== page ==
Power functions were the first class of functions to be integrated.
We need to calculate the area under the graph of a power function.
In modern notation the problem is
The problem was solved before the work of Newton and Leibniz, before mathematicians understood the relation between integration and derivatives. After the discovery of Calculus, and what now is called the Fundamental Theorem of Calculus, the answer is very easy and is a wonderful example of the power of these new tools in the simplest cases:
We are going to see some approaches to this problem before this powerful tool was known.
After the quadrature of the parabola by Archimedes (who died at 212 BC), Cavalieri (about 1630) was the first to succeed in an analogous problem. After Cavalieri, other mathematicians, like Torricelli, Roberval, Wallis and Fermat, worked and solved the problem completely.
The main idea followed by Archimedes, Cavalieri, Torricelli, Fermat and others (prior to Newton, Leibniz, Cauchy or Riemann, of course) is to divide the interval into thin rectangles and then the area is the sum of these thin rectangles.
Cavalieri divided the interval into equal parts, and he was able to succeed in cases as far as n=9. Wonderful achievement if we know the problems that he had to face. (Toeplitz pp. 52, Edwards pp. 106-113).
The quadrature of curves of the form y=xk, with k not necessarily a positive integer was first attacked systematically by John Wallis (1616-1703). Rational and negative exponents were introduced by him (1655). Wallis had a decisive influence on Newton's early mathematical development.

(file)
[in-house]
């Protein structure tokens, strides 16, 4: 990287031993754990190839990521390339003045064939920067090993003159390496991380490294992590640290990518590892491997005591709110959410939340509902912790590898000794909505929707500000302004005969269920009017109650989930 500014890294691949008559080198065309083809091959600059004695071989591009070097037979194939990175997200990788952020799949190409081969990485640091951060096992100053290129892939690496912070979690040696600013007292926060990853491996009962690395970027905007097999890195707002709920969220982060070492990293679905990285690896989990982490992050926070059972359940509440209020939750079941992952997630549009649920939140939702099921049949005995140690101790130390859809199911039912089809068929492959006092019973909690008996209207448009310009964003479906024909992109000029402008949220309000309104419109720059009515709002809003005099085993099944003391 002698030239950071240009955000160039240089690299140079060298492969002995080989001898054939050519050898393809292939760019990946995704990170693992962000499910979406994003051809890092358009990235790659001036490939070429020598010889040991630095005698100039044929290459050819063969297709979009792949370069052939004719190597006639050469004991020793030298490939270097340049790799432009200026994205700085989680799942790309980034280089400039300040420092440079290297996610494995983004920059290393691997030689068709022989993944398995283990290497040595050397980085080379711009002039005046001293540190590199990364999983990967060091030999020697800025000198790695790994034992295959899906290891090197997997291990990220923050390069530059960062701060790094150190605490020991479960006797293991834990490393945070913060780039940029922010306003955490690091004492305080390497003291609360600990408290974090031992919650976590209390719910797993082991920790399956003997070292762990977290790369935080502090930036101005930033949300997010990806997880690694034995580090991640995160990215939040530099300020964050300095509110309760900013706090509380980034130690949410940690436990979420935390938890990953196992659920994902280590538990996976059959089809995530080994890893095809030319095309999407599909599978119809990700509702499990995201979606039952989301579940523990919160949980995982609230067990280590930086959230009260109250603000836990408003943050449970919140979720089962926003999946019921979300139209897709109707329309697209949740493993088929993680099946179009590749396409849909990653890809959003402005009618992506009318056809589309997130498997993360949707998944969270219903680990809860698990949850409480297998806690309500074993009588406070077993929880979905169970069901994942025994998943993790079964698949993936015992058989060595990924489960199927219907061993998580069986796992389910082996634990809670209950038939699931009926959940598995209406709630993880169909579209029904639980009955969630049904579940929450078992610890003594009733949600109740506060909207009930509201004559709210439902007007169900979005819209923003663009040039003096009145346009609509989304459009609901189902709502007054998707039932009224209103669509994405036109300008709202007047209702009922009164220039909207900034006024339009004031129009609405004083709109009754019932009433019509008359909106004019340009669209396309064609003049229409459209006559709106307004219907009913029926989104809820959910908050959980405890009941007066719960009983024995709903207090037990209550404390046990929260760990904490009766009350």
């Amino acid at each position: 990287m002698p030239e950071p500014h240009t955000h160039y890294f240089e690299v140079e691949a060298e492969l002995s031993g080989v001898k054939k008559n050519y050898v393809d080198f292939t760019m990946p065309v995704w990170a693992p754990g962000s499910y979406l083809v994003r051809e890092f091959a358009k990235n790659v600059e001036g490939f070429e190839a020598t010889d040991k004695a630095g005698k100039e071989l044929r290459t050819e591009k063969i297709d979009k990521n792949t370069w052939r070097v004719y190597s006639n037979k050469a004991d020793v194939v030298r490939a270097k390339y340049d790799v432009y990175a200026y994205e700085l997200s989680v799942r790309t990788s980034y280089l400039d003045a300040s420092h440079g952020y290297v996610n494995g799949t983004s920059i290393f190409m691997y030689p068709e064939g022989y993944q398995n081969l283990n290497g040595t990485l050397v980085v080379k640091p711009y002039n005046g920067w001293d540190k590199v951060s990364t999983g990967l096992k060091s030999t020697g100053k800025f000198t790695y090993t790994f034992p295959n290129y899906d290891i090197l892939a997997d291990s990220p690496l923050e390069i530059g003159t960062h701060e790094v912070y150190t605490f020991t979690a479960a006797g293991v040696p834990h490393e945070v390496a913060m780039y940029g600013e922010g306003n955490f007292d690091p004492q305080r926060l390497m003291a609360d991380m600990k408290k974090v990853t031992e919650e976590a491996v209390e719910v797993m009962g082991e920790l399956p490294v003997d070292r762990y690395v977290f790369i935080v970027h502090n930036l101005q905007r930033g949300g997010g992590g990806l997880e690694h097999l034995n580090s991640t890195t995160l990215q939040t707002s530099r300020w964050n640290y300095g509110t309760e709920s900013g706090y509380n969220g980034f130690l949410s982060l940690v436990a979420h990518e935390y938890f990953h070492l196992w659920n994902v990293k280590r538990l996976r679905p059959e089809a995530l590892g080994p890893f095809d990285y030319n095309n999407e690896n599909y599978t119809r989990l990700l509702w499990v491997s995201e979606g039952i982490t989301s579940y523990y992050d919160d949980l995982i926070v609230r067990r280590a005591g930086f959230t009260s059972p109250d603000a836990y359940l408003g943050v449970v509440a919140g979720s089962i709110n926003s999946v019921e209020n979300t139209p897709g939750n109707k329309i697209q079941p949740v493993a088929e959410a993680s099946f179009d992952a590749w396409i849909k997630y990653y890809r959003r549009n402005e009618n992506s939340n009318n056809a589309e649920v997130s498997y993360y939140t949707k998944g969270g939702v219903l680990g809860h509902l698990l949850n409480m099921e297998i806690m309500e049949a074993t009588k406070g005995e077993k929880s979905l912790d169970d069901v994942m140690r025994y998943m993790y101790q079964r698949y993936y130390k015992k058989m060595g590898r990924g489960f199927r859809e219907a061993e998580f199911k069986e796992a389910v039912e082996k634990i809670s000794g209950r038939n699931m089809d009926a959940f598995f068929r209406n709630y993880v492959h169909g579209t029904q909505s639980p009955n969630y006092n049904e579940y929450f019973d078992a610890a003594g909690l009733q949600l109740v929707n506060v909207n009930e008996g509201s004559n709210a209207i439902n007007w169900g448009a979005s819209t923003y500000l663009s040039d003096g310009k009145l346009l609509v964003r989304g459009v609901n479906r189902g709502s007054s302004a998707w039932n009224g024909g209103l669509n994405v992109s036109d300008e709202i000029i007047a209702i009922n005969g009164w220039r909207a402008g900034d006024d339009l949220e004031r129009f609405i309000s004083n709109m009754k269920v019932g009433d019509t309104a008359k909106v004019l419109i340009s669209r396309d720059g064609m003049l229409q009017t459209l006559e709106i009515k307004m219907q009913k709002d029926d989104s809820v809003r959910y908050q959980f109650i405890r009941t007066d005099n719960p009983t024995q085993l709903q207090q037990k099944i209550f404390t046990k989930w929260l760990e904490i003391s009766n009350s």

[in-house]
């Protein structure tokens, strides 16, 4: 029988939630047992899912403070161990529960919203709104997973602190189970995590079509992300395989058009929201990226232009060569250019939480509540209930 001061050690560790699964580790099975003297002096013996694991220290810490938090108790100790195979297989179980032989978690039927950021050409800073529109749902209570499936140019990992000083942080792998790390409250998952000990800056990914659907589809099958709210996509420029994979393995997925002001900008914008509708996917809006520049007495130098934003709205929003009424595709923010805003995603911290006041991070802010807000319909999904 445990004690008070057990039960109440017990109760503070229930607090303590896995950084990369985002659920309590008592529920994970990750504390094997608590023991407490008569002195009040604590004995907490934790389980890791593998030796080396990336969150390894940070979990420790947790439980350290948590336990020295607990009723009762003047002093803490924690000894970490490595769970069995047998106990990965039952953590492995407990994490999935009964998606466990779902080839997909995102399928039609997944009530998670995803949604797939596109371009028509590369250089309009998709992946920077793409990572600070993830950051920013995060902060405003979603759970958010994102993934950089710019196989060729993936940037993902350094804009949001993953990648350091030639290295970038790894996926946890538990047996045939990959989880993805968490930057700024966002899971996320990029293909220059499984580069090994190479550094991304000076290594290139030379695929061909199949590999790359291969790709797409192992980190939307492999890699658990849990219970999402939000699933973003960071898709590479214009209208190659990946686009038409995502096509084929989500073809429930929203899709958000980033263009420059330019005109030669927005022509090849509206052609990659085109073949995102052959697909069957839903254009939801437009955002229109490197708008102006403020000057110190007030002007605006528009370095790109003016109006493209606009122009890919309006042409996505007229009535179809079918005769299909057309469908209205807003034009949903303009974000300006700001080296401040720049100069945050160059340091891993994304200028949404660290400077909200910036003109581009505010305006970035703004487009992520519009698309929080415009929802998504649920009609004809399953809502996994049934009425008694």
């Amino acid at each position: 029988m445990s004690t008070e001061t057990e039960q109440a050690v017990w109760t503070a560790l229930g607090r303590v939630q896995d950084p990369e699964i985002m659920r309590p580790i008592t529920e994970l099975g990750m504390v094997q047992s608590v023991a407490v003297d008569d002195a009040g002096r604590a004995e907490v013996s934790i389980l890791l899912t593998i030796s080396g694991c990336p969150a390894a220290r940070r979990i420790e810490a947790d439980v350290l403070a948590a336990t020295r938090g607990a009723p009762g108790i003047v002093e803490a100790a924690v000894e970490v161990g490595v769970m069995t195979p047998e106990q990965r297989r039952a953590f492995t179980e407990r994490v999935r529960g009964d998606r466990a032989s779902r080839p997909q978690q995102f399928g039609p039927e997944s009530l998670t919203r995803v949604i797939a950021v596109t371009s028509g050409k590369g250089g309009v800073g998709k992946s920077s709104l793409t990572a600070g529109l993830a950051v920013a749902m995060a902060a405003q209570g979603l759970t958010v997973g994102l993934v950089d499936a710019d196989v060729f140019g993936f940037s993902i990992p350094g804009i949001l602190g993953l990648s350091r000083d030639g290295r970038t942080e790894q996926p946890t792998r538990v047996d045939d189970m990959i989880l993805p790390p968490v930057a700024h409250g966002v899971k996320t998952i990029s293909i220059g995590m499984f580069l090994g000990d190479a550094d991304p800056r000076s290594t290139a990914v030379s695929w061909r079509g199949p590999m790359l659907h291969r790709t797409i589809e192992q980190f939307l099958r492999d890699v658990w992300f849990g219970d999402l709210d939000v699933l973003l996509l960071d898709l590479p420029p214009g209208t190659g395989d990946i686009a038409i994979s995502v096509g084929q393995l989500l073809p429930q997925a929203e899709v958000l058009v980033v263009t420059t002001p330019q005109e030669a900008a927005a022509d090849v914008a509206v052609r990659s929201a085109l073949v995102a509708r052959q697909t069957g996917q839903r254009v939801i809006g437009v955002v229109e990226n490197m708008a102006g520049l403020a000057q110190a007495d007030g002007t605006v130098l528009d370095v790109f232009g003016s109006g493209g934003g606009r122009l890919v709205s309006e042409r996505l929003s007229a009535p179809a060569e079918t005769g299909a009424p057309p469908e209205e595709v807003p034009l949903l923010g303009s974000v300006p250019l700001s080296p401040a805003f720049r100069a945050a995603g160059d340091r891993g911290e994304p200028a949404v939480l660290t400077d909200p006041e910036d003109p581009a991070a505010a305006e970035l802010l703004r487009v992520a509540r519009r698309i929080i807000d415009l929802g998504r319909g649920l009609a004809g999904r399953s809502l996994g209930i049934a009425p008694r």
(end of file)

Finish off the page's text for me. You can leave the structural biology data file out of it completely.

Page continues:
In this page we are going to follow how Fermat solved the problem for n a positive integer (this is the simplest cases and we are going to use modern notation). The same argument, with minor changes, works with n a positive rational number. Fermat was able to solve the problem for arbitrary n (except the important case n=-1) in one of his last papers. His Treatise on Quadrature (1659) appeared too late to have a profound effect on the development of calculus.
Fermat's idea was a very nice non trivial application of the sum of geometric series.
We need to remember how to sum a geometric series:
Later we are going to use the following polynomial factorization (you can see that it is related to the sum of a finite geometric progression):
Fermat started dividing the interval of integration [0,a]. But not into equal subdivisions, but rather he used unequal subdivisions. His solution was to use a geometric progression to determine the width of this rectangles. The width of the rectangles increase in geometric progression.
Let be r a number between 0 and 1, then:
He considered rectangles with width:
The width of these rectangles are in a geometric progression.
The height of each rectangle is:
The area of each rectangle is:
These areas are in a geometric progression.
We can add up all these rectangles (the result depends on the value of r):
We know how to sum a geometric series:
Now we are going to use for the first time that n is a positive integer and we can simplify the expression:
When the ratio r approaches 1 the denominator of this expression approaches n+1 and we can concluding with the result: